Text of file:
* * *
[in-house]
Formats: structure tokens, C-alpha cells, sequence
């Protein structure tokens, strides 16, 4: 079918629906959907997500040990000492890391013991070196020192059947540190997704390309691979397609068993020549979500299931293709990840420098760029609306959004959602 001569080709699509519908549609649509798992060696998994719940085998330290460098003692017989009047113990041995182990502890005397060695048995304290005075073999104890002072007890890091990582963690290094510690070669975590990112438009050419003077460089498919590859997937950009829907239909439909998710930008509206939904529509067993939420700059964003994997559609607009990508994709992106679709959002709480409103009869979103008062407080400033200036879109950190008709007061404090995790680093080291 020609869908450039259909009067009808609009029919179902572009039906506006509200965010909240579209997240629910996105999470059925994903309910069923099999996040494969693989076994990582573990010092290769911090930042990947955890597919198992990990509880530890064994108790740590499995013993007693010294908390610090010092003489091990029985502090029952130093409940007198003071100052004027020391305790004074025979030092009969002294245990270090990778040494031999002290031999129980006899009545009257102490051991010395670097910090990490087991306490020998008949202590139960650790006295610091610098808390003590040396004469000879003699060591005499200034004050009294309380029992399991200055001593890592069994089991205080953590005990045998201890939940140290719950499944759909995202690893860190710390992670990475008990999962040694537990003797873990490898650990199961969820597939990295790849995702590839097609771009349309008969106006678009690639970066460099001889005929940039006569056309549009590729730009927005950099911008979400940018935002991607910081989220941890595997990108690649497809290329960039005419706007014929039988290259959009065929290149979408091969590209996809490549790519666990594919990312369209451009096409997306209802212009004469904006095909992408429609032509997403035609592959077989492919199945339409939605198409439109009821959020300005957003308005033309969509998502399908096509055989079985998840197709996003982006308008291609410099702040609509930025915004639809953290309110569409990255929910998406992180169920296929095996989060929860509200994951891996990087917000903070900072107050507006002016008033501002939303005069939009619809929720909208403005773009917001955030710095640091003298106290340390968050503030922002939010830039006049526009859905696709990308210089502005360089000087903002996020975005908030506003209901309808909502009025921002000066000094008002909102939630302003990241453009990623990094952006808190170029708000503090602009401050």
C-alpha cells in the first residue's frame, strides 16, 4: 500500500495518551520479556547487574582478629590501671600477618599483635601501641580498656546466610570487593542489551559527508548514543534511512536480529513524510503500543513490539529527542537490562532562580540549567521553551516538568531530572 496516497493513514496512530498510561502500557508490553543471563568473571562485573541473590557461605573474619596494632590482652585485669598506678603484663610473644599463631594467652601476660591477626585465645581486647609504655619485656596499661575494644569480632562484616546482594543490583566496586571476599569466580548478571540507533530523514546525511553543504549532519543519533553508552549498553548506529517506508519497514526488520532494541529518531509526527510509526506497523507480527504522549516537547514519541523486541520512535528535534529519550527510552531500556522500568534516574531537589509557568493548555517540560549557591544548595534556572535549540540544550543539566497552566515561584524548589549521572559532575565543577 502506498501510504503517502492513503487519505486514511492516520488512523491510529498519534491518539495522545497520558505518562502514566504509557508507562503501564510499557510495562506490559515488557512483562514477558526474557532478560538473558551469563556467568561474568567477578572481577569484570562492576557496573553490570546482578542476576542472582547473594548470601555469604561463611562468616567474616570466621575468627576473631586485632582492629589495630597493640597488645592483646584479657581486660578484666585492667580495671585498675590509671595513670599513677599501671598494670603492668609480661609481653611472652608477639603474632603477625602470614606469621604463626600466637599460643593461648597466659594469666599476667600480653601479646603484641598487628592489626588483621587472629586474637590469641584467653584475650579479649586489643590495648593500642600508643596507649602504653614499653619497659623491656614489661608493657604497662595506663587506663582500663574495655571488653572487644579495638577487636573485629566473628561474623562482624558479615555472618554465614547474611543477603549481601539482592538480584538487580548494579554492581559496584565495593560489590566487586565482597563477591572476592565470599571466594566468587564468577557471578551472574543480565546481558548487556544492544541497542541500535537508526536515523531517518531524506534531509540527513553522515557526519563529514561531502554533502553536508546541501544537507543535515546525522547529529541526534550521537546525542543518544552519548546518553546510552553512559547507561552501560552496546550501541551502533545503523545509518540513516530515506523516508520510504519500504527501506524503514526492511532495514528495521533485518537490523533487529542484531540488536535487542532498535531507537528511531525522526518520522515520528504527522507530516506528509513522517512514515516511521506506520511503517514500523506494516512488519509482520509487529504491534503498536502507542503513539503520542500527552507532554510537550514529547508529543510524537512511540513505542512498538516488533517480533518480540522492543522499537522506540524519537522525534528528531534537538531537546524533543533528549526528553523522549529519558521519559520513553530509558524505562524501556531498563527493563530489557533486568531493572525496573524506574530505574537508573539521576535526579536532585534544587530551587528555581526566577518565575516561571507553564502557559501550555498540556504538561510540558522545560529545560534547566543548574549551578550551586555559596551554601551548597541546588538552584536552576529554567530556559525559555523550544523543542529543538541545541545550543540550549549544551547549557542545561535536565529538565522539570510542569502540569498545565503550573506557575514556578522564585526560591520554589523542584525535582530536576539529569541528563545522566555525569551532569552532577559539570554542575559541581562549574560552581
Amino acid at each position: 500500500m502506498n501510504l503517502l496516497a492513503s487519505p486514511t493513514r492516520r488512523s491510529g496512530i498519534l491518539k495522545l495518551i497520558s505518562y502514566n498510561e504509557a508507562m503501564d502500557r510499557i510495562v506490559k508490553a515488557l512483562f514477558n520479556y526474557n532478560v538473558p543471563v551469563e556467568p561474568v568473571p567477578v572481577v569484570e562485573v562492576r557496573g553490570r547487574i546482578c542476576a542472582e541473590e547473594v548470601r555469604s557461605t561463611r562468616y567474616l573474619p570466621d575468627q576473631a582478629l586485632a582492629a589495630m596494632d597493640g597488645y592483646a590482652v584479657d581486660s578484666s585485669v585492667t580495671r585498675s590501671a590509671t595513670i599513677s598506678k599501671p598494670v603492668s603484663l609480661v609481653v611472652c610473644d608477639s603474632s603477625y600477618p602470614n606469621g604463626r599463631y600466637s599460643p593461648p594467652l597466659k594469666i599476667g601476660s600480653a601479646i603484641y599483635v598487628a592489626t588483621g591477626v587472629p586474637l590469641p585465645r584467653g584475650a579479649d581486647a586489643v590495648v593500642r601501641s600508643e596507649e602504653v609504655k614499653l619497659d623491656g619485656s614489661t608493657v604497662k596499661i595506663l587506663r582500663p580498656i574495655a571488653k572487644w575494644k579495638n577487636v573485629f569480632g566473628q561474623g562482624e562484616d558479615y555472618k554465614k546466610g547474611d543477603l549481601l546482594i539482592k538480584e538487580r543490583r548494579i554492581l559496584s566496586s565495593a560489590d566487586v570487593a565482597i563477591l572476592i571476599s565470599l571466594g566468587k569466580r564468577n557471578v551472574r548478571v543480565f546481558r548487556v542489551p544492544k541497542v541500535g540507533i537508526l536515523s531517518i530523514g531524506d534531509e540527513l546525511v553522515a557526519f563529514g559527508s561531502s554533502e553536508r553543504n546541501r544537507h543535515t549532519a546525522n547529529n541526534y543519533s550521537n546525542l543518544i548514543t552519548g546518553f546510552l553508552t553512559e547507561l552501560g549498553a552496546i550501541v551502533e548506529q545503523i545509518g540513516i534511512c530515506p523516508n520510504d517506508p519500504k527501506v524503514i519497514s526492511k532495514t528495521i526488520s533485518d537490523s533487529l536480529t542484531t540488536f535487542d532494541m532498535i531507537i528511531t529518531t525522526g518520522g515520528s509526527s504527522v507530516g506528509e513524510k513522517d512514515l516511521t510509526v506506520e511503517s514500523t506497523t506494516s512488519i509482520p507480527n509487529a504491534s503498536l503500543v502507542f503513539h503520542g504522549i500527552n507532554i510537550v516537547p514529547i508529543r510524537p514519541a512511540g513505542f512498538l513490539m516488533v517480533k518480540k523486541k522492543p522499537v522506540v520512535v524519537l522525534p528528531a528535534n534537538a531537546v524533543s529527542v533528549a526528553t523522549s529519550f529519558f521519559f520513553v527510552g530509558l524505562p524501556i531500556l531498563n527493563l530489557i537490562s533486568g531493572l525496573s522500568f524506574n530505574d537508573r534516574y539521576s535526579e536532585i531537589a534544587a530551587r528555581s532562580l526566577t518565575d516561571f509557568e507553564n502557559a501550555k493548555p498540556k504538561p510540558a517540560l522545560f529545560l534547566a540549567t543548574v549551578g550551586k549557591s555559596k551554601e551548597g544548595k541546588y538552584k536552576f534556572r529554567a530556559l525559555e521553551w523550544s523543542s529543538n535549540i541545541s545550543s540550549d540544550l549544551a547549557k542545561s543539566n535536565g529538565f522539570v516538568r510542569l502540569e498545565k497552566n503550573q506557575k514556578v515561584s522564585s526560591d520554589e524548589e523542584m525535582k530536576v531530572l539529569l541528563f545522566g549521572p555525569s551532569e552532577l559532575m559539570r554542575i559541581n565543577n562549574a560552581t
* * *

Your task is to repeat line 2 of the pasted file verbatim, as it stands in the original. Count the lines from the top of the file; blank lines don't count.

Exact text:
Formats: structure tokens, C-alpha cells, sequence